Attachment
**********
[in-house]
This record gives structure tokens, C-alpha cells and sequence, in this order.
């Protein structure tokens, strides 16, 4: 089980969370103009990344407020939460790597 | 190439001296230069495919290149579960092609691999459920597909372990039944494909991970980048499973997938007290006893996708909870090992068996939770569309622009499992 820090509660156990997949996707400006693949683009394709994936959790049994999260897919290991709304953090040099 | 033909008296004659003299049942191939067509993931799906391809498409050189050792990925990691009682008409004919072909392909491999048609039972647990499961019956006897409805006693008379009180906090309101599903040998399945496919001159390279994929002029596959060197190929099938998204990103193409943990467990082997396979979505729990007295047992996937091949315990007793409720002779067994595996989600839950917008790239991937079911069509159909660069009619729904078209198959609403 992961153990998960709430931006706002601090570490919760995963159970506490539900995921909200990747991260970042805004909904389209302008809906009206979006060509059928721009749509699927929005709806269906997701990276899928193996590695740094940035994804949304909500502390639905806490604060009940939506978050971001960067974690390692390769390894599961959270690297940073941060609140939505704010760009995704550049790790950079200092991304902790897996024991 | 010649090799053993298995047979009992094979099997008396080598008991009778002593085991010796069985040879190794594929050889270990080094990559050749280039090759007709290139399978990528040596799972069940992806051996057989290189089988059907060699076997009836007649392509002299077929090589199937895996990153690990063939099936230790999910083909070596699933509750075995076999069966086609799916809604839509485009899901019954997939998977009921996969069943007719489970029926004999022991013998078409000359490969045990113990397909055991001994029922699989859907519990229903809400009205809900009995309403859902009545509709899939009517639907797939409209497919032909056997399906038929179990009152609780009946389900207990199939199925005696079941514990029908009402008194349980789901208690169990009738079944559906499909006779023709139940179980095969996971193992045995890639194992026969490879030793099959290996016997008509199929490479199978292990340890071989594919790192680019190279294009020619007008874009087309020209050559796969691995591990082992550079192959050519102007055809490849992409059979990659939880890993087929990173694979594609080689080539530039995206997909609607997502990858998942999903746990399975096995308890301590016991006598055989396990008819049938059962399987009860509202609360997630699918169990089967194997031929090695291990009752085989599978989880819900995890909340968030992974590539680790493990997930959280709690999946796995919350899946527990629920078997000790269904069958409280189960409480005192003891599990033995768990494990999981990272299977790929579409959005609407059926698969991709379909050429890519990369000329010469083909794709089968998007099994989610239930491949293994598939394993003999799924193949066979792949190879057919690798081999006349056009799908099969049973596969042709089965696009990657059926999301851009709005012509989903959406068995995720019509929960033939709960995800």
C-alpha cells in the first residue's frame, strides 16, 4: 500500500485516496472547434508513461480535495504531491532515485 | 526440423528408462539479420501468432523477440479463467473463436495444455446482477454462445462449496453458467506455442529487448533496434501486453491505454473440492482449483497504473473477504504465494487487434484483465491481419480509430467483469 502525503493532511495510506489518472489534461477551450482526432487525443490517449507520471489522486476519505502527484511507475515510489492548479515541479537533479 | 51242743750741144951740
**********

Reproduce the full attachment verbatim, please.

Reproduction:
[in-house]
This record gives structure tokens, C-alpha cells and sequence, in this order.
């Protein structure tokens, strides 16, 4: 089980969370103009990344407020939460790597 | 190439001296230069495919290149579960092609691999459920597909372990039944494909991970980048499973997938007290006893996708909870090992068996939770569309622009499992 820090509660156990997949996707400006693949683009394709994936959790049994999260897919290991709304953090040099 | 033909008296004659003299049942191939067509993931799906391809498409050189050792990925990691009682008409004919072909392909491999048609039972647990499961019956006897409805006693008379009180906090309101599903040998399945496919001159390279994929002029596959060197190929099938998204990103193409943990467990082997396979979505729990007295047992996937091949315990007793409720002779067994595996989600839950917008790239991937079911069509159909660069009619729904078209198959609403 992961153990998960709430931006706002601090570490919760995963159970506490539900995921909200990747991260970042805004909904389209302008809906009206979006060509059928721009749509699927929005709806269906997701990276899928193996590695740094940035994804949304909500502390639905806490604060009940939506978050971001960067974690390692390769390894599961959270690297940073941060609140939505704010760009995704550049790790950079200092991304902790897996024991 | 010649090799053993298995047979009992094979099997008396080598008991009778002593085991010796069985040879190794594929050889270990080094990559050749280039090759007709290139399978990528040596799972069940992806051996057989290189089988059907060699076997009836007649392509002299077929090589199937895996990153690990063939099936230790999910083909070596699933509750075995076999069966086609799916809604839509485009899901019954997939998977009921996969069943007719489970029926004999022991013998078409000359490969045990113990397909055991001994029922699989859907519990229903809400009205809900009995309403859902009545509709899939009517639907797939409209497919032909056997399906038929179990009152609780009946389900207990199939199925005696079941514990029908009402008194349980789901208690169990009738079944559906499909006779023709139940179980095969996971193992045995890639194992026969490879030793099959290996016997008509199929490479199978292990340890071989594919790192680019190279294009020619007008874009087309020209050559796969691995591990082992550079192959050519102007055809490849992409059979990659939880890993087929990173694979594609080689080539530039995206997909609607997502990858998942999903746990399975096995308890301590016991006598055989396990008819049938059962399987009860509202609360997630699918169990089967194997031929090695291990009752085989599978989880819900995890909340968030992974590539680790493990997930959280709690999946796995919350899946527990629920078997000790269904069958409280189960409480005192003891599990033995768990494990999981990272299977790929579409959005609407059926698969991709379909050429890519990369000329010469083909794709089968998007099994989610239930491949293994598939394993003999799924193949066979792949190879057919690798081999006349056009799908099969049973596969042709089965696009990657059926999301851009709005012509989903959406068995995720019509929960033939709960995800």
C-alpha cells in the first residue's frame, strides 16, 4: 500500500485516496472547434508513461480535495504531491532515485 | 526440423528408462539479420501468432523477440479463467473463436495444455446482477454462445462449496453458467506455442529487448533496434501486453491505454473440492482449483497504473473477504504465494487487434484483465491481419480509430467483469 502525503493532511495510506489518472489534461477551450482526432487525443490517449507520471489522486476519505502527484511507475515510489492548479515541479537533479 | 51242743750741144951740